The theory I have heard is that the wider, softer tires will absorb irregularities in the road surface without slowing.  The smaller harder tires bounce against tiny irregularities and cause more resistance which we feel as "road chatter" in our hands.  It makes some sense to me, I switched from 23mm to 25mm on my road bike years ago just to eliminate the vibration and my wrists are glad I did.  Now days, I'm riding my Hillborne with 32mm tires on charity and group rides and find myself scrubbing off speed on irregular surfaces to keep off another's wheel.  
      Of course we can't leave this alone and just go ride our bikes, there has to be more analysis and electronic gadgetry to go with this.  Along with the theory is a reconsideration of tire pressure.
Past practice among the elite of club riders is to pump up the tires has hard as you can.  That's why some still use sew ups, they simply won't blow off the rim!  The whole idea of optimal tire pressure has become codified.  Jan Heine of Bicycle Quarterly has written extensively on the subject.   It all revolves around the research of Frank Berto who suggests that tires roll most efficiently at 15% compression and, since the front and rear of the bike carry different weights, the front should require less pressure than the rear to achieve that optimum rolling resistance.  Is your head spinning yet?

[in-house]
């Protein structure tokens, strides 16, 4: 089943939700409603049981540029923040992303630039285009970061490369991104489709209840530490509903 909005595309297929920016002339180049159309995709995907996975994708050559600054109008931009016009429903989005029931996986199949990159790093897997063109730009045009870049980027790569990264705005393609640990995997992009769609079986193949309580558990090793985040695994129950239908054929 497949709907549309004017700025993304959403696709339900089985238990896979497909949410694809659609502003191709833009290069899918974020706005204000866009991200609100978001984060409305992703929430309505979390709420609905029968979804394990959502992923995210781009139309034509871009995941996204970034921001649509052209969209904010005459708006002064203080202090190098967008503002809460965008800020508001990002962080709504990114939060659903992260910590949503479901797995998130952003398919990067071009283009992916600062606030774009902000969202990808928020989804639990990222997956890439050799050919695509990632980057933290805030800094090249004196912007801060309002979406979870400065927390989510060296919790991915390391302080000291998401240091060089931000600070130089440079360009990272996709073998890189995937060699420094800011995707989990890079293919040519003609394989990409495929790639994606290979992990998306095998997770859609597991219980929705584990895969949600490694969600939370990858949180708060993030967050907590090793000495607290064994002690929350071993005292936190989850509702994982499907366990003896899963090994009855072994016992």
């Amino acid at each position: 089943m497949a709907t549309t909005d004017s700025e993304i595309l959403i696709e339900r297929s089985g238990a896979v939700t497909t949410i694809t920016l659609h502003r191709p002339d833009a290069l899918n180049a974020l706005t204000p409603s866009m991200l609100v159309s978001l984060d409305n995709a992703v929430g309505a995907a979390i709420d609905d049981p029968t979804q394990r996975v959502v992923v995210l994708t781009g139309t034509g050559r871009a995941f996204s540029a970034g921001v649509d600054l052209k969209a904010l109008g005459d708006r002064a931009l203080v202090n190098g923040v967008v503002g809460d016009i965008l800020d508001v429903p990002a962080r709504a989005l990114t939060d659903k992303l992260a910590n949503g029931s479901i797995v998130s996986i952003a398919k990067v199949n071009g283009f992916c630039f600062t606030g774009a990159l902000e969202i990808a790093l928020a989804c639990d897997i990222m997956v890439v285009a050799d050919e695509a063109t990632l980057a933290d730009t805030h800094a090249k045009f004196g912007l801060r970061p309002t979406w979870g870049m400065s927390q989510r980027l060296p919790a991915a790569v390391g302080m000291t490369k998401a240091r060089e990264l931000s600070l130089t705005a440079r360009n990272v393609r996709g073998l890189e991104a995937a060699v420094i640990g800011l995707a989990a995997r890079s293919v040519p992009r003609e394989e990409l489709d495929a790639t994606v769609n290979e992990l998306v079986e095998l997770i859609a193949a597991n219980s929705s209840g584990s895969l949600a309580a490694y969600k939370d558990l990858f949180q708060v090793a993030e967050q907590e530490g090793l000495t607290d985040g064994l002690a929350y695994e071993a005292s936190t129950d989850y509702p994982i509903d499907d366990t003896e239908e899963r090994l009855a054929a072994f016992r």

Don't worry, there's an app for that.  
     The Berto tire pressure app allows you to customize your tire pressure for each bike according to bike type, tire size, your body weight and any accessory weight on each wheel.  Sounds great, it assumes that 60% of the load will be on the seat and goes from there.  The numbers I came up with are downright scary.  On 25mm tires it says I should be using 130Psi on the rear and 95Psi on the front; 35 lbs difference?!?  As the tires increase in size the variation reduces considerably.   I suspect that, like all things bike, the proportions are probably based upon the great racers, not the average person.  We all know that spandex hamsters are beings without chests or shoulders and rely on tendrils for arms.  For those of us who possess the forbidden body parts, the ratio should be different.

       As if this whole thing isn't anal enough, I broke it down to 55/45 for my build, applied that to the original Berto chart and came up with 110/87 lbs. for a road bike.   That's a little less scary but still kinda weird.  Applying this to larger tires the variation is reduced to around a 10lb difference in PSI.  Less general pressure produces less variance between front and rear.
      All of this has conclusively proven that I have way too much time on my hands, but if this trend catches on I can see the future with everybody relying on the cell phone app to dictate their tire pressure, perhaps linked to a compression monitor (a lazer on the dropouts to measure the tires constantly) and spandex hamsters stopping by the roadside to feverishly adjust their tire pressure every ten miles or so.  

It can be coordinated through our Recon Jet glasses to constantly monitor optimal progress towards imaginary Strava prizes.  
     Or, we can swallow a bit of the Kool Aid, say screw it, run a little less pressure in your tires, a little less than that in front, and pedal merrily along in our golf shirts and dollar store glasses.